Alabama lawmakers have approved a new bill which gives grandparents the right to petition for visitation rights with their grandchild.  Prior to this legislation, grandparents were unable to petition for visitation with their grandchildren if the parent(s) refused to allow visitation.  The new law states that a grandparent may file for reasonable visitation with their grandchild if any of the following circumstances exist: (1) an action for a divorce or legal separation has been filed or the marital relationship between the parents of the child has been severed by death or divorce, (2) the child was born out of wedlock and the petitioner is a maternal grandparent of the child, (3) the child was born out of wedlock, the petitioner is a paternal grandparent of the child, and paternity has been legally established, or (4)  an action to terminate the parental rights of a parent or parents has been filed or the parental rights of a parent has been terminated by court order.

 Since a parent has the right to deny or limit visitation with grandparents, the grandparent seeking visitation must prove by clear and convincing evidence that the grandparent has established a significant and viable relationship with the child and visitation with the grandparent is in the child’s best interest.  In order to establish a significant and viable relationship with the child for purposes of visitation, the grandparent must meet certain criteria under the new law.  The attorneys at Hodges Trial Lawyers will be happy to discuss your legal options regarding grandparent’s rights and visitation.

Divorce-Default Proceedings

You may need to enter into a default proceeding if your spouse refuses to sign the paperwork for your divorce. Regardless of your spouse’s reasons for refusing to sign, they cannot legally prevent you from getting a divorce. A default proceeding is like a forfeiture. The Court will assume that if your spouse had any disagreement regarding the documents, your spouse would have made them known. Since your spouse has not cooperated, the Judge is now forced to rule in your favor. If your spouse is refusing to sign, or being uncooperative, our attorneys can assist you with your divorce.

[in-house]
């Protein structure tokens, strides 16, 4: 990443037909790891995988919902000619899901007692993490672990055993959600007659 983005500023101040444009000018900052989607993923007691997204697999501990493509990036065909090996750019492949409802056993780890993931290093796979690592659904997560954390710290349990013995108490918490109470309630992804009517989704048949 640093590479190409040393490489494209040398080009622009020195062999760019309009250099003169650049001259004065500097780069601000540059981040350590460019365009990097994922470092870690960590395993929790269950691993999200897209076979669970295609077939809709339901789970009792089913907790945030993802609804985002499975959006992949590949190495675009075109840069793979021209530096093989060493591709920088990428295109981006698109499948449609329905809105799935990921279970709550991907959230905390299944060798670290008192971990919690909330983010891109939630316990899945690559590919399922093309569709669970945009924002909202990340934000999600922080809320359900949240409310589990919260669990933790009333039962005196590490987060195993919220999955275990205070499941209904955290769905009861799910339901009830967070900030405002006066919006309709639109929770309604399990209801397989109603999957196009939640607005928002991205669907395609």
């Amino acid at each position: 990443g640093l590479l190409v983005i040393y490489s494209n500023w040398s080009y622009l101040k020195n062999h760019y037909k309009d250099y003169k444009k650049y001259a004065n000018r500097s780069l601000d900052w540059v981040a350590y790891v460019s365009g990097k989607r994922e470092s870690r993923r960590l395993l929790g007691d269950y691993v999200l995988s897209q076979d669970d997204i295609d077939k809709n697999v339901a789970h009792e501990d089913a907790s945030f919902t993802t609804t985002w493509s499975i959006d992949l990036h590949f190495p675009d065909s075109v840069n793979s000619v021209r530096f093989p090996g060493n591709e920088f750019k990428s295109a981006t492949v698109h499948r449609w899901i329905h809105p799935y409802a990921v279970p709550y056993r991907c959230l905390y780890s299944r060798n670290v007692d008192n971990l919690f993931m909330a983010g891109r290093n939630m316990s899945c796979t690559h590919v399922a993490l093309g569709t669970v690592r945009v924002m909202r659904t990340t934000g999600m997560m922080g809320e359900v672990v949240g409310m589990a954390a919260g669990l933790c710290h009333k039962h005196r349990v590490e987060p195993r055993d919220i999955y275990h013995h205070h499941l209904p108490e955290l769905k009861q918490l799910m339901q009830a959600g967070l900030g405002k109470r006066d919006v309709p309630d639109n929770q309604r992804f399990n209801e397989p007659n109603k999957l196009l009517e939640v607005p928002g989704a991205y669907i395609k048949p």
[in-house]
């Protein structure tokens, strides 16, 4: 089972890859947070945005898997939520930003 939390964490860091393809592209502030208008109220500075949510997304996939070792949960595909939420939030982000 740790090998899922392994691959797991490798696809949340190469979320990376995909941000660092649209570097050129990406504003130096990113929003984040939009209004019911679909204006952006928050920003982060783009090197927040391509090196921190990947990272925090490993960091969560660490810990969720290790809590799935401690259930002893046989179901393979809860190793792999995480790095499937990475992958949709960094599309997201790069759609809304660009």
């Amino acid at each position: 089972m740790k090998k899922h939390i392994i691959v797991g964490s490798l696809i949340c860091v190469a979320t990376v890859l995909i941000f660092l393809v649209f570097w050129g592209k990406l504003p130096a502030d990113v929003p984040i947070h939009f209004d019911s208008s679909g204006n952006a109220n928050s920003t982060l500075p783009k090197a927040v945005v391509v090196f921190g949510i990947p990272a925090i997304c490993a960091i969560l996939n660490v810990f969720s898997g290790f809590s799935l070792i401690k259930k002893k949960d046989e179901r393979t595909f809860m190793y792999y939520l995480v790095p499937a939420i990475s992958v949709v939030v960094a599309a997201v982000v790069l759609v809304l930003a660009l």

What Are the Different Types of Custody?

There are different types of custody, and they can be confusing. There is legal custody, and there is physical custody. Legal custody means you have the right and obligation to make decisions regarding the child’s upbringing (ex. school, medical care, religion). Physical custody means you have the right to have the child live with you. Either of these may be joint- meaning the parents share, or sole- meaning only one parent, and you may have a combination of the two. For example, you may have joint legal and physical custody where both parents share in the decision making and the child spends about an equal amount of time with both parents. This situation is ideal for parents that live in close proximity and who communicate well, or you may have joint legal and sole physical meaning both parents share in the decision making, but the child spends considerably more time living with one parent that the other. This is typical of parents who live far apart.  If you have joint legal custody and one parent is excluding the other from decision making, that parent may be taken back to court to ask a Judge to enforce the custody agreement. If you have questions about custody or would like to petition for custody of your child, our attorneys can evaluate your situation and advise you of your options.